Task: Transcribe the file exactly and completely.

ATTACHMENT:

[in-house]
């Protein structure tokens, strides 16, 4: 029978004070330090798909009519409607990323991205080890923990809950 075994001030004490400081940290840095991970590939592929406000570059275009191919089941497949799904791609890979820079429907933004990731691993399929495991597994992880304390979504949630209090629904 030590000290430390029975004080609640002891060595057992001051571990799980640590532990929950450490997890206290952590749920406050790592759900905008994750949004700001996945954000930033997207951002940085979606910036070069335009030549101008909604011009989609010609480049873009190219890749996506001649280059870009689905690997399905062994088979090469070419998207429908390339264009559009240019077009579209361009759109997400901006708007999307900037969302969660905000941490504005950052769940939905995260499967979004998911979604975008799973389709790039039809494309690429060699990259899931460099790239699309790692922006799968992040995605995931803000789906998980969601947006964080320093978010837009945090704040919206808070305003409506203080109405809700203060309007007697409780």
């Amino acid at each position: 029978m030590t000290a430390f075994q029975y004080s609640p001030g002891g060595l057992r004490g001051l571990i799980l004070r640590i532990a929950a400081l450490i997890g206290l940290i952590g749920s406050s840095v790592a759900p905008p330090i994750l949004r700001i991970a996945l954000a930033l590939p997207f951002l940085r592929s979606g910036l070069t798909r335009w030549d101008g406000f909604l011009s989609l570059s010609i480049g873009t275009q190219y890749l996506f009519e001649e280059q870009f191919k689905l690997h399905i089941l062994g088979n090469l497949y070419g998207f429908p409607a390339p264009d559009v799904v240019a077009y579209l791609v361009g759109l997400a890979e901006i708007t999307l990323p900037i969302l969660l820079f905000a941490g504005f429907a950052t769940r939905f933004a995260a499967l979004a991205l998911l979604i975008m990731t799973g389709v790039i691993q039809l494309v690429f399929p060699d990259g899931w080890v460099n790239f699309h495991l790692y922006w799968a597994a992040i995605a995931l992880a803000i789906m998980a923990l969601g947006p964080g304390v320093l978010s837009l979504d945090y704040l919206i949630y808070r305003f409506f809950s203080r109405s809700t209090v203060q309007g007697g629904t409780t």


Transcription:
[in-house]
């Protein structure tokens, strides 16, 4: 029978004070330090798909009519409607990323991205080890923990809950 075994001030004490400081940290840095991970590939592929406000570059275009191919089941497949799904791609890979820079429907933004990731691993399929495991597994992880304390979504949630209090629904 030590000290430390029975004080609640002891060595057992001051571990799980640590532990929950450490997890206290952590749920406050790592759900905008994750949004700001996945954000930033997207951002940085979606910036070069335009030549101008909604011009989609010609480049873009190219890749996506001649280059870009689905690997399905062994088979090469070419998207429908390339264009559009240019077009579209361009759109997400901006708007999307900037969302969660905000941490504005950052769940939905995260499967979004998911979604975008799973389709790039039809494309690429060699990259899931460099790239699309790692922006799968992040995605995931803000789906998980969601947006964080320093978010837009945090704040919206808070305003409506203080109405809700203060309007007697409780």
């Amino acid at each position: 029978m030590t000290a430390f075994q029975y004080s609640p001030g002891g060595l057992r004490g001051l571990i799980l004070r640590i532990a929950a400081l450490i997890g206290l940290i952590g749920s406050s840095v790592a759900p905008p330090i994750l949004r700001i991970a996945l954000a930033l590939p997207f951002l940085r592929s979606g910036l070069t798909r335009w030549d101008g406000f909604l011009s989609l570059s010609i480049g873009t275009q190219y890749l996506f009519e001649e280059q870009f191919k689905l690997h399905i089941l062994g088979n090469l497949y070419g998207f429908p409607a390339p264009d559009v799904v240019a077009y579209l791609v361009g759109l997400a890979e901006i708007t999307l990323p900037i969302l969660l820079f905000a941490g504005f429907a950052t769940r939905f933004a995260a499967l979004a991205l998911l979604i975008m990731t799973g389709v790039i691993q039809l494309v690429f399929p060699d990259g899931w080890v460099n790239f699309h495991l790692y922006w799968a597994a992040i995605a995931l992880a803000i789906m998980a923990l969601g947006p964080g304390v320093l978010s837009l979504d945090y704040l919206i949630y808070r305003f409506f809950s203080r109405s809700t209090v203060q309007g007697g629904t409780t």